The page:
Role of liquid bridge forces in cohesive fluidization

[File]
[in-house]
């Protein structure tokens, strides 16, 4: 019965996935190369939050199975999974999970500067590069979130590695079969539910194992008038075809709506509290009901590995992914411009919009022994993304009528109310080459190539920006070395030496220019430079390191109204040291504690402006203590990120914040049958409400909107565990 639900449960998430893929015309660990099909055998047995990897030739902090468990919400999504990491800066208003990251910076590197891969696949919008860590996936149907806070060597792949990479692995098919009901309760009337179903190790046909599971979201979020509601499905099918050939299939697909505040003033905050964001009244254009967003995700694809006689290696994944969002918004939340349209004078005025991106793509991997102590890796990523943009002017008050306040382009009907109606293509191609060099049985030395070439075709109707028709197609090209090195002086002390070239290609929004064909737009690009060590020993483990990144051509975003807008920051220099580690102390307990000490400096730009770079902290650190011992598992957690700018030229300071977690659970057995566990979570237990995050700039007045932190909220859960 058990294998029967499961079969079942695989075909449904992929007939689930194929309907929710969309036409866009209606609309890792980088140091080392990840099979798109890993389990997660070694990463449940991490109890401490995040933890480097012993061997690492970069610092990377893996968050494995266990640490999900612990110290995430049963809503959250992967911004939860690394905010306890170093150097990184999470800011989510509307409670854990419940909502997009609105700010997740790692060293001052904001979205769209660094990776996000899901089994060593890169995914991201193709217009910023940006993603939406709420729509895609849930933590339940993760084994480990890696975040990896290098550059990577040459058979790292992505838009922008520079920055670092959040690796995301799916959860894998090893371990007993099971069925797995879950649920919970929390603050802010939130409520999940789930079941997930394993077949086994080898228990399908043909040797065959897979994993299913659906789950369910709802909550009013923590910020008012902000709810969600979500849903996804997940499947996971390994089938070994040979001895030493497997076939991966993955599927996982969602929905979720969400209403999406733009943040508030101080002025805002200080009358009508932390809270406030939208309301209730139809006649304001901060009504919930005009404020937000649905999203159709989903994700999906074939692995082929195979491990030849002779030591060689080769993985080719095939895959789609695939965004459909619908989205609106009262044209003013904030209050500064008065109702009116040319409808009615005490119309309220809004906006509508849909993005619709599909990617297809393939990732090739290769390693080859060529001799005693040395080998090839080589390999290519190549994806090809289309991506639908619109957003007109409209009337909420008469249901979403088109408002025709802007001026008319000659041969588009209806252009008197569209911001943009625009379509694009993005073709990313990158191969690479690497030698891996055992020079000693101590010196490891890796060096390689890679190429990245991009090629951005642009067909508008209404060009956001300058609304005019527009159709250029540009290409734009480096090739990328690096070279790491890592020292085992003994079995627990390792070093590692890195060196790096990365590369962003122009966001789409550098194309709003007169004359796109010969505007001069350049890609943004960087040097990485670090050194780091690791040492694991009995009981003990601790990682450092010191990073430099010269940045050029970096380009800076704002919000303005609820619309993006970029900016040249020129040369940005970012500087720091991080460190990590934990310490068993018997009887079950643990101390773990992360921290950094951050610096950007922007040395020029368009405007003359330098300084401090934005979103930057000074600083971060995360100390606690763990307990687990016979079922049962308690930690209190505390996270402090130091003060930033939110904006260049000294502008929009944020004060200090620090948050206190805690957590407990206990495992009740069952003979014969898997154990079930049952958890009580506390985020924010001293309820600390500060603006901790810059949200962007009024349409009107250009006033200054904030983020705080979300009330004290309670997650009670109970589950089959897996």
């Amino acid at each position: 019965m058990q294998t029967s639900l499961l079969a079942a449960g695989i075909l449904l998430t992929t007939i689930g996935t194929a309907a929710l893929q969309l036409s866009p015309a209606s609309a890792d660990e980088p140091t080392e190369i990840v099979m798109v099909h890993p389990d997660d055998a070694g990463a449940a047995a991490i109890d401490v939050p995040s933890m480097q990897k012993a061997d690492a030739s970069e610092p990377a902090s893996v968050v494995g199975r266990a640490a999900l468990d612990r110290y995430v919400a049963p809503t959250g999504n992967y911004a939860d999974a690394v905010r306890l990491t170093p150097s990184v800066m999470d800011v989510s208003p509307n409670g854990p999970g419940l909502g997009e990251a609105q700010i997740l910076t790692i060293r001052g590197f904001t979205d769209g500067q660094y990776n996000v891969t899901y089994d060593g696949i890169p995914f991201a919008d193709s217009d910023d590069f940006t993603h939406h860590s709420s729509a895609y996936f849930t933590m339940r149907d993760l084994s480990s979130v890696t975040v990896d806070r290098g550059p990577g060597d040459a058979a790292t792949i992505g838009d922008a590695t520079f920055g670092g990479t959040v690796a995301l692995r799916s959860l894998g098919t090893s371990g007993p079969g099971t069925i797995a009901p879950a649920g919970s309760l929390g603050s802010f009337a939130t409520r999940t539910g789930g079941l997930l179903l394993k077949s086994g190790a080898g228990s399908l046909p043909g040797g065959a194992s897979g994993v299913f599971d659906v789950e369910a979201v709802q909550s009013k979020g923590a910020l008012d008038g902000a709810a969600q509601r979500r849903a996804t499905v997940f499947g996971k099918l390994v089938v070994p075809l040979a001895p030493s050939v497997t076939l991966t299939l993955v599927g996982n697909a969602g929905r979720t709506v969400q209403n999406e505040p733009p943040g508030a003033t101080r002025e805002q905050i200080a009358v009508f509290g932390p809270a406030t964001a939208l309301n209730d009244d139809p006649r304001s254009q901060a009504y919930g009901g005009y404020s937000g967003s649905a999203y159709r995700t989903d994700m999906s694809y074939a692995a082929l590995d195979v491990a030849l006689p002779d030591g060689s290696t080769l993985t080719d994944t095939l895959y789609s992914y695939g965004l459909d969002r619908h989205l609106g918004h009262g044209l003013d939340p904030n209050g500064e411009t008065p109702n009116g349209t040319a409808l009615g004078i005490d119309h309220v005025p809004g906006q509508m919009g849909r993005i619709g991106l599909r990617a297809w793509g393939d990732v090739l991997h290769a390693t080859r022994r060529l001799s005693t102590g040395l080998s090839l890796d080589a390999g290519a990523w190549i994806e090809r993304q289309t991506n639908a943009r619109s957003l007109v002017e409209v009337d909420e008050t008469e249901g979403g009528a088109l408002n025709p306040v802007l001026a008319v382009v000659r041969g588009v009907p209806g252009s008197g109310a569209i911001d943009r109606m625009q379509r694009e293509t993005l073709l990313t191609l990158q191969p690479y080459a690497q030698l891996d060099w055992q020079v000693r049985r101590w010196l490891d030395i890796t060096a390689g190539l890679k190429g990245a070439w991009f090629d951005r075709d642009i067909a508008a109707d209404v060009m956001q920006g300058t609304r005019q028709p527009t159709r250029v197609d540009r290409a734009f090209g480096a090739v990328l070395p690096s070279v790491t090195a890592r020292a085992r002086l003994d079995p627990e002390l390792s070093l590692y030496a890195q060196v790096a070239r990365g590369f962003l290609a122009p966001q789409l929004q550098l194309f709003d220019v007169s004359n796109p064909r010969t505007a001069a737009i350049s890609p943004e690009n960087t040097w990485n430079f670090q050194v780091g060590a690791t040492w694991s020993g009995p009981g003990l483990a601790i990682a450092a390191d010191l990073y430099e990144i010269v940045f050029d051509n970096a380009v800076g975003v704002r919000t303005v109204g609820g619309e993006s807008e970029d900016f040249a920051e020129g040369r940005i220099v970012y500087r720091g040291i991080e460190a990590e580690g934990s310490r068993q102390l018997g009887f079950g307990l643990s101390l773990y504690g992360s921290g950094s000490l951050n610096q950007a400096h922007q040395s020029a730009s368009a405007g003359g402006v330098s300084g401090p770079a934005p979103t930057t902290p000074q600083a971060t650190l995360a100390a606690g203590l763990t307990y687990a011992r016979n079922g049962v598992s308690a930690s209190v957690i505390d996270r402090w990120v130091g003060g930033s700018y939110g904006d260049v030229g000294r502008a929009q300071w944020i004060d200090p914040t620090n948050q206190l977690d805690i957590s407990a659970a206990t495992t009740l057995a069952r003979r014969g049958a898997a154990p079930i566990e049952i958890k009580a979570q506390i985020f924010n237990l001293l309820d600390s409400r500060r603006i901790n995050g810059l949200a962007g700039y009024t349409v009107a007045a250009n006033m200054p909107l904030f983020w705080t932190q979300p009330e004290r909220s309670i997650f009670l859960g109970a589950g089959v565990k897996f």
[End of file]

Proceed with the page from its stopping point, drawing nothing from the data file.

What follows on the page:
The roles of liquid bridging and particle surface washing with a surfactant have been demonstrated using Geldart D particles undergoing artificially induced cohesive gas-solid fluidization with thin-oil films. It has been shown that a number of factors, including the amount of liquid present and the liquid-solid contact angle, influence the interparticle bonding. The fluidization behaviour, including minimum fluidization velocity, has been found to depend on liquid bonding, which is a function of both the liquid and particle surface properties. Treatment of particles with a surfactant raises the liquid-solid contact angle, thereby decreasing the capillary forces. The results of this work demonstrate that this effect may be more significant than viscosity at conditions between minimum bubbling and minimum fluidization. This confirms that static bridgeforces, dominated by capillary pressures and surface tension, control fluidization under low velocity conditions. Surface tension forces also play a significant role during bubbling and slugging behaviour, but at these higher gas velocities, binder viscosity increases in importance. The disadvantage of gas by-passing in fluidized beds has been shown to be a phenomenon which is subject to manipulation. It has been demonstrated that controlled, and minimal liquid addition to a gas-solid fluidized bed reduces the bubble size and average bed voidage with little apparent agglomeration. These results confirm that more investigation is required in the design of fluidized beds where intimate gas-solid contacting is required.